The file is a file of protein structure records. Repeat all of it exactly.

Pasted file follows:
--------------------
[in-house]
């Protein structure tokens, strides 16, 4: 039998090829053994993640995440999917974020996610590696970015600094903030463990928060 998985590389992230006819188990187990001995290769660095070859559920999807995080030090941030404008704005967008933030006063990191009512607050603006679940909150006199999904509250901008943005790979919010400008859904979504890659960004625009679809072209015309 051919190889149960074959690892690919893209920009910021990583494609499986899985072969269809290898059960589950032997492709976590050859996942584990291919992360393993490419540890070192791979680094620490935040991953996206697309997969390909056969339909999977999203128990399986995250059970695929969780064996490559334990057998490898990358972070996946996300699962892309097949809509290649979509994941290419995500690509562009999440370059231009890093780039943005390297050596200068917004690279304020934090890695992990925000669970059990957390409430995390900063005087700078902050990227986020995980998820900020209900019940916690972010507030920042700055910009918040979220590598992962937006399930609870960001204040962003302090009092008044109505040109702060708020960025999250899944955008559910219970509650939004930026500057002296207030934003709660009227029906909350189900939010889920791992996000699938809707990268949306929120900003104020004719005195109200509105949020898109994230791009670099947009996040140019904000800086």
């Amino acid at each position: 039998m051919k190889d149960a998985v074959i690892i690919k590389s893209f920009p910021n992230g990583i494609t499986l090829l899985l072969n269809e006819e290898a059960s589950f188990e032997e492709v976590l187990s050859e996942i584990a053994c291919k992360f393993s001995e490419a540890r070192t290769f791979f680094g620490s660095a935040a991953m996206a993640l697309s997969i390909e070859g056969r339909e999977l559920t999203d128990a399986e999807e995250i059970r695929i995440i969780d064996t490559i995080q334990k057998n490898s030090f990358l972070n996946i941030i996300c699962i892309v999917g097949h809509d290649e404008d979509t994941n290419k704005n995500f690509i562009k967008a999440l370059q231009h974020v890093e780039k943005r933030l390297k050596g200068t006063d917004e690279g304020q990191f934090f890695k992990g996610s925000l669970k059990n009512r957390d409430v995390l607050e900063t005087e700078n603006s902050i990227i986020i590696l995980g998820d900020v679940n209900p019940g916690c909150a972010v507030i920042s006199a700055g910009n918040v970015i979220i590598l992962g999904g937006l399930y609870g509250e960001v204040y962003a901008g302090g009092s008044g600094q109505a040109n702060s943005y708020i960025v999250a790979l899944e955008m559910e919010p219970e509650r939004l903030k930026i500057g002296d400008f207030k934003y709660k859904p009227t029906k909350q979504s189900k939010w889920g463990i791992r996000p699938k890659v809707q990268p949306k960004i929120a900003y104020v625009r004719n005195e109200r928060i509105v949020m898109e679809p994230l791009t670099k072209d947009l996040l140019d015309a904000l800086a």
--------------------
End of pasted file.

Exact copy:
[in-house]
């Protein structure tokens, strides 16, 4: 039998090829053994993640995440999917974020996610590696970015600094903030463990928060 998985590389992230006819188990187990001995290769660095070859559920999807995080030090941030404008704005967008933030006063990191009512607050603006679940909150006199999904509250901008943005790979919010400008859904979504890659960004625009679809072209015309 051919190889149960074959690892690919893209920009910021990583494609499986899985072969269809290898059960589950032997492709976590050859996942584990291919992360393993490419540890070192791979680094620490935040991953996206697309997969390909056969339909999977999203128990399986995250059970695929969780064996490559334990057998490898990358972070996946996300699962892309097949809509290649979509994941290419995500690509562009999440370059231009890093780039943005390297050596200068917004690279304020934090890695992990925000669970059990957390409430995390900063005087700078902050990227986020995980998820900020209900019940916690972010507030920042700055910009918040979220590598992962937006399930609870960001204040962003302090009092008044109505040109702060708020960025999250899944955008559910219970509650939004930026500057002296207030934003709660009227029906909350189900939010889920791992996000699938809707990268949306929120900003104020004719005195109200509105949020898109994230791009670099947009996040140019904000800086």
């Amino acid at each position: 039998m051919k190889d149960a998985v074959i690892i690919k590389s893209f920009p910021n992230g990583i494609t499986l090829l899985l072969n269809e006819e290898a059960s589950f188990e032997e492709v976590l187990s050859e996942i584990a053994c291919k992360f393993s001995e490419a540890r070192t290769f791979f680094g620490s660095a935040a991953m996206a993640l697309s997969i390909e070859g056969r339909e999977l559920t999203d128990a399986e999807e995250i059970r695929i995440i969780d064996t490559i995080q334990k057998n490898s030090f990358l972070n996946i941030i996300c699962i892309v999917g097949h809509d290649e404008d979509t994941n290419k704005n995500f690509i562009k967008a999440l370059q231009h974020v890093e780039k943005r933030l390297k050596g200068t006063d917004e690279g304020q990191f934090f890695k992990g996610s925000l669970k059990n009512r957390d409430v995390l607050e900063t005087e700078n603006s902050i990227i986020i590696l995980g998820d900020v679940n209900p019940g916690c909150a972010v507030i920042s006199a700055g910009n918040v970015i979220i590598l992962g999904g937006l399930y609870g509250e960001v204040y962003a901008g302090g009092s008044g600094q109505a040109n702060s943005y708020i960025v999250a790979l899944e955008m559910e919010p219970e509650r939004l903030k930026i500057g002296d400008f207030k934003y709660k859904p009227t029906k909350q979504s189900k939010w889920g463990i791992r996000p699938k890659v809707q990268p949306k960004i929120a900003y104020v625009r004719n005195e109200r928060i509105v949020m898109e679809p994230l791009t670099k072209d947009l996040l140019d015309a904000l800086a």